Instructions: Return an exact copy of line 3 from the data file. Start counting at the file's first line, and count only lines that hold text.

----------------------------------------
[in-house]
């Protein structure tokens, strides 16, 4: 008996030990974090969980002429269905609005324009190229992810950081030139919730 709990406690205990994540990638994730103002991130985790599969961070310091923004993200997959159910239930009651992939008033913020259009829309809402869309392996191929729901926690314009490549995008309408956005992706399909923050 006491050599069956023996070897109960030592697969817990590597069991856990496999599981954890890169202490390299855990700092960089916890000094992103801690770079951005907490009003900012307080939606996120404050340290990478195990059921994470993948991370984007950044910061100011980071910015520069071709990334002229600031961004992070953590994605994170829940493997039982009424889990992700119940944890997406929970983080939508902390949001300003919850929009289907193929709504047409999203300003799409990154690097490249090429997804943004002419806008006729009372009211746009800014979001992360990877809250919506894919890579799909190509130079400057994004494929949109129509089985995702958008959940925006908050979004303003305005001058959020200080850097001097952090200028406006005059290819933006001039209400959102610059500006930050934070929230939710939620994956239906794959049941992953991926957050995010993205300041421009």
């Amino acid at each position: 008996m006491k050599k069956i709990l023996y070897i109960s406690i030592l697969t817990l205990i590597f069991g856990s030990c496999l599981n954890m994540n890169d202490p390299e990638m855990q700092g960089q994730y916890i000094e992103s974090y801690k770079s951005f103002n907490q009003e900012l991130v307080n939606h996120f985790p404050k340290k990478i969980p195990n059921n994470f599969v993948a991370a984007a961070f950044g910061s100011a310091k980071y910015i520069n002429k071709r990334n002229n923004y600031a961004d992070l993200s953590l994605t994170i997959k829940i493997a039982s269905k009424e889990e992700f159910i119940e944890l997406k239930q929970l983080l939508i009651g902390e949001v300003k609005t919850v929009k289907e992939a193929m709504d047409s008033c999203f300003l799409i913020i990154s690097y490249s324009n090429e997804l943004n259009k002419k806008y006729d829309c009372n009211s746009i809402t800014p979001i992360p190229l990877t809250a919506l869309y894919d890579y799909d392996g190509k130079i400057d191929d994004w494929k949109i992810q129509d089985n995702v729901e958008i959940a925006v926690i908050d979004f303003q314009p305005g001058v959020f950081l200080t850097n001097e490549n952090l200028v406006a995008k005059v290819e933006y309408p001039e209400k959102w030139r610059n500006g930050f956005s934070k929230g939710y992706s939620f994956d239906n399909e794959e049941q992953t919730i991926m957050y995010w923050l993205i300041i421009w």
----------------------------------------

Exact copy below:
């Amino acid at each position: 008996m006491k050599k069956i709990l023996y070897i109960s406690i030592l697969t817990l205990i590597f069991g856990s030990c496999l599981n954890m994540n890169d202490p390299e990638m855990q700092g960089q994730y916890i000094e992103s974090y801690k770079s951005f103002n907490q009003e900012l991130v307080n939606h996120f985790p404050k340290k990478i969980p195990n059921n994470f599969v993948a991370a984007a961070f950044g910061s100011a310091k980071y910015i520069n002429k071709r990334n002229n923004y600031a961004d992070l993200s953590l994605t994170i997959k829940i493997a039982s269905k009424e889990e992700f159910i119940e944890l997406k239930q929970l983080l939508i009651g902390e949001v300003k609005t919850v929009k289907e992939a193929m709504d047409s008033c999203f300003l799409i913020i990154s690097y490249s324009n090429e997804l943004n259009k002419k806008y006729d829309c009372n009211s746009i809402t800014p979001i992360p190229l990877t809250a919506l869309y894919d890579y799909d392996g190509k130079i400057d191929d994004w494929k949109i992810q129509d089985n995702v729901e958008i959940a925006v926690i908050d979004f303003q314009p305005g001058v959020f950081l200080t850097n001097e490549n952090l200028v406006a995008k005059v290819e933006y309408p001039e209400k959102w030139r610059n500006g930050f956005s934070k929230g939710y992706s939620f994956d239906n399909e794959e049941q992953t919730i991926m957050y995010w923050l993205i300041i421009w």